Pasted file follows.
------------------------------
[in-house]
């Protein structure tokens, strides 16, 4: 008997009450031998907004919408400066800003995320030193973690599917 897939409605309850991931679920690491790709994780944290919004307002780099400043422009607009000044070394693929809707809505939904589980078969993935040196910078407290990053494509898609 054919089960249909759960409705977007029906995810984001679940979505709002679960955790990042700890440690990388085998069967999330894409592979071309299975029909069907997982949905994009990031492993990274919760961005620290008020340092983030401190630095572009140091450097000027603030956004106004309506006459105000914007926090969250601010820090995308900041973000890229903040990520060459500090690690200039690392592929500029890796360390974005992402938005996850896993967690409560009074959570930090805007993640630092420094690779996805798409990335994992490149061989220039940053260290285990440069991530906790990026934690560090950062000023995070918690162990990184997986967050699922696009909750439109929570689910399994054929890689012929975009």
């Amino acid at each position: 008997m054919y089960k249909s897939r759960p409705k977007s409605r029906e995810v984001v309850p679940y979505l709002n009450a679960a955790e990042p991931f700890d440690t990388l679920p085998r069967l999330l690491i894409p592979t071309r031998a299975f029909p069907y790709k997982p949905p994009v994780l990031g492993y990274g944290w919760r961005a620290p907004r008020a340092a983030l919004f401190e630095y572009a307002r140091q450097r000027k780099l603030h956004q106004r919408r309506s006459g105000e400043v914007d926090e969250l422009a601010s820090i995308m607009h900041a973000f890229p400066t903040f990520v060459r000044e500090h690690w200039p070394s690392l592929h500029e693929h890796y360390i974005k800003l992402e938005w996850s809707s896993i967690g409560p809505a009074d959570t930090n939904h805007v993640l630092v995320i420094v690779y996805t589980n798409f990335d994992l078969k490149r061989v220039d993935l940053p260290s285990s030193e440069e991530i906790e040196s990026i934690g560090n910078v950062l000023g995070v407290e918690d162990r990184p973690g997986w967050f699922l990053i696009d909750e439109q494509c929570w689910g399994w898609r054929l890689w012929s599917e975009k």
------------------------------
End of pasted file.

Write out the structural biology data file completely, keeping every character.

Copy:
[in-house]
């Protein structure tokens, strides 16, 4: 008997009450031998907004919408400066800003995320030193973690599917 897939409605309850991931679920690491790709994780944290919004307002780099400043422009607009000044070394693929809707809505939904589980078969993935040196910078407290990053494509898609 054919089960249909759960409705977007029906995810984001679940979505709002679960955790990042700890440690990388085998069967999330894409592979071309299975029909069907997982949905994009990031492993990274919760961005620290008020340092983030401190630095572009140091450097000027603030956004106004309506006459105000914007926090969250601010820090995308900041973000890229903040990520060459500090690690200039690392592929500029890796360390974005992402938005996850896993967690409560009074959570930090805007993640630092420094690779996805798409990335994992490149061989220039940053260290285990440069991530906790990026934690560090950062000023995070918690162990990184997986967050699922696009909750439109929570689910399994054929890689012929975009």
């Amino acid at each position: 008997m054919y089960k249909s897939r759960p409705k977007s409605r029906e995810v984001v309850p679940y979505l709002n009450a679960a955790e990042p991931f700890d440690t990388l679920p085998r069967l999330l690491i894409p592979t071309r031998a299975f029909p069907y790709k997982p949905p994009v994780l990031g492993y990274g944290w919760r961005a620290p907004r008020a340092a983030l919004f401190e630095y572009a307002r140091q450097r000027k780099l603030h956004q106004r919408r309506s006459g105000e400043v914007d926090e969250l422009a601010s820090i995308m607009h900041a973000f890229p400066t903040f990520v060459r000044e500090h690690w200039p070394s690392l592929h500029e693929h890796y360390i974005k800003l992402e938005w996850s809707s896993i967690g409560p809505a009074d959570t930090n939904h805007v993640l630092v995320i420094v690779y996805t589980n798409f990335d994992l078969k490149r061989v220039d993935l940053p260290s285990s030193e440069e991530i906790e040196s990026i934690g560090n910078v950062l000023g995070v407290e918690d162990r990184p973690g997986w967050f699922l990053i696009d909750e439109q494509c929570w689910g399994w898609r054929l890689w012929s599917e975009k």